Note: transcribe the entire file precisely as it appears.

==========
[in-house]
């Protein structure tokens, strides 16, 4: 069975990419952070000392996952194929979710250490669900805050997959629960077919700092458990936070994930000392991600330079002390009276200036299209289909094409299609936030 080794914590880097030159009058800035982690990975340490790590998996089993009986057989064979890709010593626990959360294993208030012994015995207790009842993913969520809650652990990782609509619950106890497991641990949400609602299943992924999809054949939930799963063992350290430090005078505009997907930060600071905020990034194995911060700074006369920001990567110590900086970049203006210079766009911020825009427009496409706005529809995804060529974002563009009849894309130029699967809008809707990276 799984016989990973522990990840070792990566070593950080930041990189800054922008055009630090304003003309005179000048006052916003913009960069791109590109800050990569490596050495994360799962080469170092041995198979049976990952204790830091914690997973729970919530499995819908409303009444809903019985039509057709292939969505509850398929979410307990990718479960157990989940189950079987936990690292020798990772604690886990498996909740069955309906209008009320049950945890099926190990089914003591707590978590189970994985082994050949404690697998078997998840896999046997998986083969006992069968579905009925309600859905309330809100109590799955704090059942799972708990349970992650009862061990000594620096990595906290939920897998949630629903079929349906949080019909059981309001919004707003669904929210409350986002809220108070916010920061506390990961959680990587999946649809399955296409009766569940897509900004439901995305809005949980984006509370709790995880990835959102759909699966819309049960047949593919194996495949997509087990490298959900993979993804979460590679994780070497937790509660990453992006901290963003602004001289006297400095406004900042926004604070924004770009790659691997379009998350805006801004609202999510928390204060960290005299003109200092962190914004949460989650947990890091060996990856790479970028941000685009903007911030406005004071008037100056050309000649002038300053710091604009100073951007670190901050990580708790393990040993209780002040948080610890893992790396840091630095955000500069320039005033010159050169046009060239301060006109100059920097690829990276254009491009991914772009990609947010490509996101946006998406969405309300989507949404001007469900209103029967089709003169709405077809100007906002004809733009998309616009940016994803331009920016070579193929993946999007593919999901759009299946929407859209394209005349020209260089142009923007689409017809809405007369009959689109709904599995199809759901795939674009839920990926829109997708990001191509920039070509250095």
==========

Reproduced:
[in-house]
């Protein structure tokens, strides 16, 4: 069975990419952070000392996952194929979710250490669900805050997959629960077919700092458990936070994930000392991600330079002390009276200036299209289909094409299609936030 080794914590880097030159009058800035982690990975340490790590998996089993009986057989064979890709010593626990959360294993208030012994015995207790009842993913969520809650652990990782609509619950106890497991641990949400609602299943992924999809054949939930799963063992350290430090005078505009997907930060600071905020990034194995911060700074006369920001990567110590900086970049203006210079766009911020825009427009496409706005529809995804060529974002563009009849894309130029699967809008809707990276 799984016989990973522990990840070792990566070593950080930041990189800054922008055009630090304003003309005179000048006052916003913009960069791109590109800050990569490596050495994360799962080469170092041995198979049976990952204790830091914690997973729970919530499995819908409303009444809903019985039509057709292939969505509850398929979410307990990718479960157990989940189950079987936990690292020798990772604690886990498996909740069955309906209008009320049950945890099926190990089914003591707590978590189970994985082994050949404690697998078997998840896999046997998986083969006992069968579905009925309600859905309330809100109590799955704090059942799972708990349970992650009862061990000594620096990595906290939920897998949630629903079929349906949080019909059981309001919004707003669904929210409350986002809220108070916010920061506390990961959680990587999946649809399955296409009766569940897509900004439901995305809005949980984006509370709790995880990835959102759909699966819309049960047949593919194996495949997509087990490298959900993979993804979460590679994780070497937790509660990453992006901290963003602004001289006297400095406004900042926004604070924004770009790659691997379009998350805006801004609202999510928390204060960290005299003109200092962190914004949460989650947990890091060996990856790479970028941000685009903007911030406005004071008037100056050309000649002038300053710091604009100073951007670190901050990580708790393990040993209780002040948080610890893992790396840091630095955000500069320039005033010159050169046009060239301060006109100059920097690829990276254009491009991914772009990609947010490509996101946006998406969405309300989507949404001007469900209103029967089709003169709405077809100007906002004809733009998309616009940016994803331009920016070579193929993946999007593919999901759009299946929407859209394209005349020209260089142009923007689409017809809405007369009959689109709904599995199809759901795939674009839920990926829109997708990001191509920039070509250095």